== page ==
Gordon, N. (2014) Flexible Pedagogies: Technology Enhanced Learning, [online] Available at: https://www.heacademy.ac.uk/flexible-pedagogies-technology-enhanced-learning

Greener, S. L. (2008) ‘Self-aware and self-directed: student conceptions of blended learning’, MERLOT Journal of Online Learning and Teaching, vol. 4, no. 2, pp. 243–253.

Griffiths, R., et al., (2014) ‘Interactive online learning on campus: testing MOOCs and other platforms in hybrid formats in the University System of Maryland’, [online] Available at: http://www.sr.ithaka.org/wp-content/mig/reports/S-R_Interactive_Online_Learning_Campus_20140710.pdf

Holotescu, C., et al., (2014) ‘Integrating MOOCs in blended courses’, Paper presented at the The International Scientific Conference eLearning and Software for Education.

Israel, M. J. (2015) ‘Effectiveness of integrating MOOCs in traditional classrooms for undergraduate students’, International Review of Research in Open and Distance Learning, vol. 16, no. 5, pp. 102–118. doi: 10.19173/irrodl.v16i5.2222

Jaffer, T., Govender, S. & Brown, C. (2017) ‘“The best part was the contact!”: understanding postgraduate students’ experiences of wrapped MOOCs’, Open Praxis, vol. 9, no 2, pp. 15. doi: 10.5944/openpraxis.9.2.565

Jones, S. R., Torres, V. & Arminio, J. (2006) ‘Choices and consequences of mixing methods in qualitative research’, in Negotiating the Complexities of Qualitative Research in Higher Education: Fundamental Elements and Issues, Routledge, London, pp. 135–151.

Koller, D. (2012) ‘How online courses can form a basis for on-campus teaching [blog post]’, [online] Available at: https://www.forbes.com/sites/coursera/2012/11/07/how-online-courses-can-form-a-basis-for-on-campus-teaching/#6bc5ac2f2887

Malik, S. (2008) ‘On campus, but out of class: an investigation into students’ experiences of learning technologies in their self-directed study AU – Deepwell, Frances’, ALT-J, vol. 16, no 1, pp. 5–14. doi: 10.1080/09687760701850166

Meinert, E., et al., (2018) ‘Real-world evidence for postgraduate students and professionals in healthcare: protocol for the design of a blended massive open online course’, BMJ Open, vol. 8, no. 9. doi: 10.1136/bmjopen-2018-025196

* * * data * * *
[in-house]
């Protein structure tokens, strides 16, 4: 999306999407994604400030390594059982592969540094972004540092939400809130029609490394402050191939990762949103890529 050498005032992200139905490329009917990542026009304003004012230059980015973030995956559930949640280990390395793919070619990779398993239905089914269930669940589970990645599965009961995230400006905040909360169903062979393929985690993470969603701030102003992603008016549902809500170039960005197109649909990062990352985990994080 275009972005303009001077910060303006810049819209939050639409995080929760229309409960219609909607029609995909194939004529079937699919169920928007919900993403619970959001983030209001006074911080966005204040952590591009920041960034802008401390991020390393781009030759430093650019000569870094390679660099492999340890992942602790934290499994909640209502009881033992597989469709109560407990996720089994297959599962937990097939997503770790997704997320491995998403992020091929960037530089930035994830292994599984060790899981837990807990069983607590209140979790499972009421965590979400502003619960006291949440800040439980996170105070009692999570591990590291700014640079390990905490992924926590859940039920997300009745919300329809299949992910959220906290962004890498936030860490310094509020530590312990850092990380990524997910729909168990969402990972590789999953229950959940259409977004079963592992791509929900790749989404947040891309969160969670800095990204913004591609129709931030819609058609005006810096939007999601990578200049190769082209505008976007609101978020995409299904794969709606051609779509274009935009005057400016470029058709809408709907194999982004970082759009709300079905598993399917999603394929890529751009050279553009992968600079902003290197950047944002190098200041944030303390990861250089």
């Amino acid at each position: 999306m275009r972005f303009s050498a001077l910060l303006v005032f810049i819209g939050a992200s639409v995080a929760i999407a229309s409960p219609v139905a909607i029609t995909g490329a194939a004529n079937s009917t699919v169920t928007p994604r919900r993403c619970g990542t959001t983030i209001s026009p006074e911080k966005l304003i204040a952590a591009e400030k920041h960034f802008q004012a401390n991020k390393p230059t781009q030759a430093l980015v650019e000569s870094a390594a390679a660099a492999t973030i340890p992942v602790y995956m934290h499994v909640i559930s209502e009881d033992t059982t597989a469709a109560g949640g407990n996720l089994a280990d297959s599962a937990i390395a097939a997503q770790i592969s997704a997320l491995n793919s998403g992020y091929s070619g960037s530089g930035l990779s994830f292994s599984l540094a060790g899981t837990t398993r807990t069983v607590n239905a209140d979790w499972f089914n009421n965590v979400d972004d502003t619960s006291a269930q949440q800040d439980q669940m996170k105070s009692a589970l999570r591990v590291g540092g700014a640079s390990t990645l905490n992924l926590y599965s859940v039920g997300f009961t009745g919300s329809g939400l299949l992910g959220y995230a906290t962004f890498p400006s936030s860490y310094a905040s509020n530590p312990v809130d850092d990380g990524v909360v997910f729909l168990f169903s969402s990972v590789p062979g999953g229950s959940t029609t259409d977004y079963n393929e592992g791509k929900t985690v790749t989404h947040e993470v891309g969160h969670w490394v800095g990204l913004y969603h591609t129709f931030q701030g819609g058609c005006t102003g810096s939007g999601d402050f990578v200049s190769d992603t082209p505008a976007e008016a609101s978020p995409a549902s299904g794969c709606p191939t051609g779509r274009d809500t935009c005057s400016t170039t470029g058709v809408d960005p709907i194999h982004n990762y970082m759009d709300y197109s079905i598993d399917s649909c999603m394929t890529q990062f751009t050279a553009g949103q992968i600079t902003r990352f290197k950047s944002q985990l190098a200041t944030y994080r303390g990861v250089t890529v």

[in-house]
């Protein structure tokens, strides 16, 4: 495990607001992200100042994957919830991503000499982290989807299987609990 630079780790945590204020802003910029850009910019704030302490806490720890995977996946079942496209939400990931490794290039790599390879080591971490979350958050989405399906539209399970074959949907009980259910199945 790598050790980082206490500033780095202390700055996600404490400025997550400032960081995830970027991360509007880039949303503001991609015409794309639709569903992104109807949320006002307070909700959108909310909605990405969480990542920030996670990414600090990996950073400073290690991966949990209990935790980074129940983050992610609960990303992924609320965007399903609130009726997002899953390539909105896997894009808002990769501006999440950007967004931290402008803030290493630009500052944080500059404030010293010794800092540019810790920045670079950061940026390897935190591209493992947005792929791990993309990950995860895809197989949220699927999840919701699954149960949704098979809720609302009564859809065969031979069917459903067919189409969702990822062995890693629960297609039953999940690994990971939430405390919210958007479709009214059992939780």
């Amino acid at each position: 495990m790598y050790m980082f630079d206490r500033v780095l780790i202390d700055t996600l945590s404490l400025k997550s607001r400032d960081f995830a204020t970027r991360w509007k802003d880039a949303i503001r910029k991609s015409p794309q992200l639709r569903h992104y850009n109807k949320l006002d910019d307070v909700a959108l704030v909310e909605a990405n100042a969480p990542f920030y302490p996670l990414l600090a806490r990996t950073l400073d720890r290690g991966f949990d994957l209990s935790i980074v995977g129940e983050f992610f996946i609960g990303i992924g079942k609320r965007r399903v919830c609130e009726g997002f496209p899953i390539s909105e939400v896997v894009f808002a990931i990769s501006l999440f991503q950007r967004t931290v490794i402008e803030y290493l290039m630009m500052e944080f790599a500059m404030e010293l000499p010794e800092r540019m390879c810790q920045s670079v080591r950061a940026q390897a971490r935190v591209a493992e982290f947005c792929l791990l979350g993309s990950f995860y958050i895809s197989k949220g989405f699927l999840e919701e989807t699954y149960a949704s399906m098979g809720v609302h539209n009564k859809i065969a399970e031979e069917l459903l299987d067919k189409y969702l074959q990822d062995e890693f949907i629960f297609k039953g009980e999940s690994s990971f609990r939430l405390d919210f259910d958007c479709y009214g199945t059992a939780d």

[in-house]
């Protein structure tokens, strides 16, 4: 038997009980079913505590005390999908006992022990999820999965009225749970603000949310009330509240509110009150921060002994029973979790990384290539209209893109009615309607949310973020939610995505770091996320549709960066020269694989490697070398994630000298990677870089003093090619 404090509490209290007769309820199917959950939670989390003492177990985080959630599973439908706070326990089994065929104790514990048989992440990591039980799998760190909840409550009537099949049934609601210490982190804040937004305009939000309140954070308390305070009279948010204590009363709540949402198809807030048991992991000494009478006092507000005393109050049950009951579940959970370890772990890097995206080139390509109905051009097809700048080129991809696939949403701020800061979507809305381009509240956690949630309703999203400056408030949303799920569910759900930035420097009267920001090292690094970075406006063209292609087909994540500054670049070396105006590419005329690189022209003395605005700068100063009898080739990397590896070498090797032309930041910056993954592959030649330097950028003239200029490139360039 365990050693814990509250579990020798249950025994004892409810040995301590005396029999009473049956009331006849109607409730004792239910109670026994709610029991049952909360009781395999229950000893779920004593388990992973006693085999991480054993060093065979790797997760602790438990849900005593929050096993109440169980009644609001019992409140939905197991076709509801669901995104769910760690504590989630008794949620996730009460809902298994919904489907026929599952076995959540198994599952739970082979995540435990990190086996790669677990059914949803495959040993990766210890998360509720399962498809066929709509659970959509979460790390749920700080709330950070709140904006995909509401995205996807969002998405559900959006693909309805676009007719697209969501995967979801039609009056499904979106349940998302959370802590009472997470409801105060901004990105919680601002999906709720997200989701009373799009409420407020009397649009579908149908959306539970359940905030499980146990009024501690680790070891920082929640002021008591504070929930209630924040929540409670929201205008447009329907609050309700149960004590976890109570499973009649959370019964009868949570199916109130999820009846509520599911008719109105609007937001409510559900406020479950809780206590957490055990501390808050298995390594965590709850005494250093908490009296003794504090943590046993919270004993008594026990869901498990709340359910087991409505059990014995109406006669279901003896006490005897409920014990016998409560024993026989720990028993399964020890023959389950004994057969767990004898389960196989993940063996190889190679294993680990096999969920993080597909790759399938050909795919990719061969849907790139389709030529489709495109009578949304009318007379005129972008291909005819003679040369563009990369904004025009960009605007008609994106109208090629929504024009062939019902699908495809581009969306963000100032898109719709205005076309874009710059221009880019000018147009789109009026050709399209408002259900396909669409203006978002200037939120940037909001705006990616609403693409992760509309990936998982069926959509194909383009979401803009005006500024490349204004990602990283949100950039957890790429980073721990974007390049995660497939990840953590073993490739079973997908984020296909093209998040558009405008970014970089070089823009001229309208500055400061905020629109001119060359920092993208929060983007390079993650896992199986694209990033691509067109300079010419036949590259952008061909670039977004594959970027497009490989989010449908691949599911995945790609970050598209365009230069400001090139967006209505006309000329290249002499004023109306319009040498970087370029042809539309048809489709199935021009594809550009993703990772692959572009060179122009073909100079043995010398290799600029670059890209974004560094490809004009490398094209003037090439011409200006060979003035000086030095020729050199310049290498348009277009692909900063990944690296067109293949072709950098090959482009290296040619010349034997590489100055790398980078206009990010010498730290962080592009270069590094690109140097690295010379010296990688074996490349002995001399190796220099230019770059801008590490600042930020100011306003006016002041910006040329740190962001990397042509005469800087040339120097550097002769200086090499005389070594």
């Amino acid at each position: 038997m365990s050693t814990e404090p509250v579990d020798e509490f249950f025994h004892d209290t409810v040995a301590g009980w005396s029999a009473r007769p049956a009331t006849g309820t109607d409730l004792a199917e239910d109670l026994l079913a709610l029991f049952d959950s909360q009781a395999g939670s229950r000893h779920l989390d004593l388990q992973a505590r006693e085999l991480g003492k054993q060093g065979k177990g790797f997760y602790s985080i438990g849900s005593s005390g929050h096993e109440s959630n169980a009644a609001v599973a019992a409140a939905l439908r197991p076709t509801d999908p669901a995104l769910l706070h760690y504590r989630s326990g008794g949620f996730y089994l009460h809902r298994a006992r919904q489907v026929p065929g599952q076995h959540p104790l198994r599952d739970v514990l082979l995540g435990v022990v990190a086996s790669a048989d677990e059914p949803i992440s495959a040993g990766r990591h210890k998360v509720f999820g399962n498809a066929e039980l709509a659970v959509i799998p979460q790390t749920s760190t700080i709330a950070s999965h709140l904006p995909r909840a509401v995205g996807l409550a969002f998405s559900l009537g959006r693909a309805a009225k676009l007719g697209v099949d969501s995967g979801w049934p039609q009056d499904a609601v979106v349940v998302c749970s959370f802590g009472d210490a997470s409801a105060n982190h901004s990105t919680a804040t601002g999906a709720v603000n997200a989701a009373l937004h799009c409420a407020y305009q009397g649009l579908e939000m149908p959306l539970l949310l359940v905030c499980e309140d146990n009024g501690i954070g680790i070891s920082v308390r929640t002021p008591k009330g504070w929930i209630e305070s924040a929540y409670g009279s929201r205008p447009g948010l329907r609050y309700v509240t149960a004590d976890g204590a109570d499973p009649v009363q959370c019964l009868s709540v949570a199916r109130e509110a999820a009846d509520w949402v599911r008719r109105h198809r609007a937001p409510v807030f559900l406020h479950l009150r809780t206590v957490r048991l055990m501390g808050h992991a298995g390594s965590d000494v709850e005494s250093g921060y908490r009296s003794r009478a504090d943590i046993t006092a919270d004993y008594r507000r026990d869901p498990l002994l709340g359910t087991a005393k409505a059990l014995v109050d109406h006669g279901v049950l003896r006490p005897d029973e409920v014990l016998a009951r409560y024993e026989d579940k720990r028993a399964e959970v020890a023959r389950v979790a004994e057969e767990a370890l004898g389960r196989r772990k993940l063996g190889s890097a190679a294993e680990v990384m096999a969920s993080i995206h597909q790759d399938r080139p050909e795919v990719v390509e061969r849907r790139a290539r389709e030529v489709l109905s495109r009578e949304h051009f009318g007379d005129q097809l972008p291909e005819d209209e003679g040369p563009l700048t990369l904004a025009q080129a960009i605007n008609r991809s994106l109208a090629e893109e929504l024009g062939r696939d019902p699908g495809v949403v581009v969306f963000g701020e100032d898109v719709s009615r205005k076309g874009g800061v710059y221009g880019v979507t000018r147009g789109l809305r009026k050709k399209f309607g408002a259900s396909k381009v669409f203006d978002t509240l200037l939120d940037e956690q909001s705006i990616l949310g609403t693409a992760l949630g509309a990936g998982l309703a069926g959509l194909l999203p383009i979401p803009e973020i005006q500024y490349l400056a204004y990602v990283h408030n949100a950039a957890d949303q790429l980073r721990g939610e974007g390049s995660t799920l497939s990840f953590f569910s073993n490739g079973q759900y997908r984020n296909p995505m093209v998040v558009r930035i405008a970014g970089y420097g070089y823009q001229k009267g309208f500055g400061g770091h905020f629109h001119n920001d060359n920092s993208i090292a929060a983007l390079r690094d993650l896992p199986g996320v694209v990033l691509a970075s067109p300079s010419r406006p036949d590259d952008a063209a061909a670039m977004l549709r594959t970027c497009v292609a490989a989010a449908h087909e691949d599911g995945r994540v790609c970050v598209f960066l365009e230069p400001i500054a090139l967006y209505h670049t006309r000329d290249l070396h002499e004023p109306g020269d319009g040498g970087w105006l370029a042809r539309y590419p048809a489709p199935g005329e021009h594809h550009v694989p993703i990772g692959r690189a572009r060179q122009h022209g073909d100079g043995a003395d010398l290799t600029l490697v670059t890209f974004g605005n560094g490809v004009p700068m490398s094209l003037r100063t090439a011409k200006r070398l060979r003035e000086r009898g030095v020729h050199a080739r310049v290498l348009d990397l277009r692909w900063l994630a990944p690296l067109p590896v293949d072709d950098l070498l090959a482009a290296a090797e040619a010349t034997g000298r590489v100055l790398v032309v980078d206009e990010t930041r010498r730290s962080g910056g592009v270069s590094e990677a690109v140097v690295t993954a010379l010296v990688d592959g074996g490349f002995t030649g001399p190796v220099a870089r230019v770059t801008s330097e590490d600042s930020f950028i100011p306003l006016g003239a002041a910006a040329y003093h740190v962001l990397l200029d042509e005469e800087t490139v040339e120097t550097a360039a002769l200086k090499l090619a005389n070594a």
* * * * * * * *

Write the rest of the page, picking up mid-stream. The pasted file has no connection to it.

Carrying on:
O’Brien, B. C., et al., (2014) ‘Standards for reporting qualitative research: a synthesis of recommendations’, Academic Medicine, vol. 89, no. 9, pp. 1245–1251. doi: 10.1097/ACM.0000000000000388

Phillips, A. W., Reddy, S. & Durning, S. J. (2016) ‘Improving response rates and evaluating nonresponse bias in surveys: AMEE Guide No. 102’, Medical Teacher, vol. 38, no. 3, pp. 217–228. doi: 10.3109/0142159X.2015.1105945

Poellhuber, B., Roy, N. & Bouchoucha, I. (2019) ‘Understanding participant’s behaviour in massively open online courses’, International Review of Research in Open and Distance Learning, vol. 20, no. 1. pp. 222–242.

Sandeen, C. (2013) ‘Integrating MOOCs into traditional higher education: the emerging “MOOC 3.0” era’, Change: The Magazine of Higher Learning, vol. 45, no. 6, pp. 34–39. doi: 10.1080/00091383.2013.842103

Singer, J. & Archibald, B. (2018) ‘Functional baby talk: analysis of code fragments from novice haskell programmers’, Electronic Proceedings in Theoretical Computer Science, vol. 270, pp. 37–51. doi: 10.4204/EPTCS.270.3

Singer, J., et al., (2019) ‘From a thousand learners to a thousand markers: Scaling peer feedback with Adaptive Comparative Judgement’, Paper presented at the 12th Annual University of Glasgow Learning and Teaching Conference, Glasgow, [online] Available at: http://eprints.gla.ac.uk/183564/1/183564.pdf

Swinnerton, B. J., et al., (2016) ‘The integration of an anatomy massive open online course (MOOC) into a medical anatomy curriculum’, Anatomical Sciences Education, vol. 10, no. 1, pp. 53–67. doi: 10.1002/ase.1625

Tayebinik, M. & Puteh, M. (2012) ‘Sense of community: how important is this quality in blended courses’, Paper presented at the The International Conference on Education and Management Innovation, Singapore, [online] Available from: https://arxiv.org/ftp/arxiv/papers/1504/1504.00249.pdf

Thomas, L., Herbert, J. & Teras, M. (2014) ‘A sense of belonging to enhance participation, success and retention in online programs’. The International Journal of the First Year in Higher Education, vol. 5, no. 2, pp. 69–80. doi: 10.5204/intjfyhe.v5i2.233

Vihavainen, A., Luukkainen, M. & Kurhila, J. (2012) ‘Multi-faceted support for MOOC in programming’, Paper presented at the Proceedings of the 13th Annual Conference on Information Technology Education.
How to Cite
Dale V. H., & Singer J. (2019). Learner experiences of a blended course incorporating a MOOC on Haskell functional programming. Research in Learning Technology, 27. https://doi.org/10.25304/rlt.v27.2248
Original Research Articles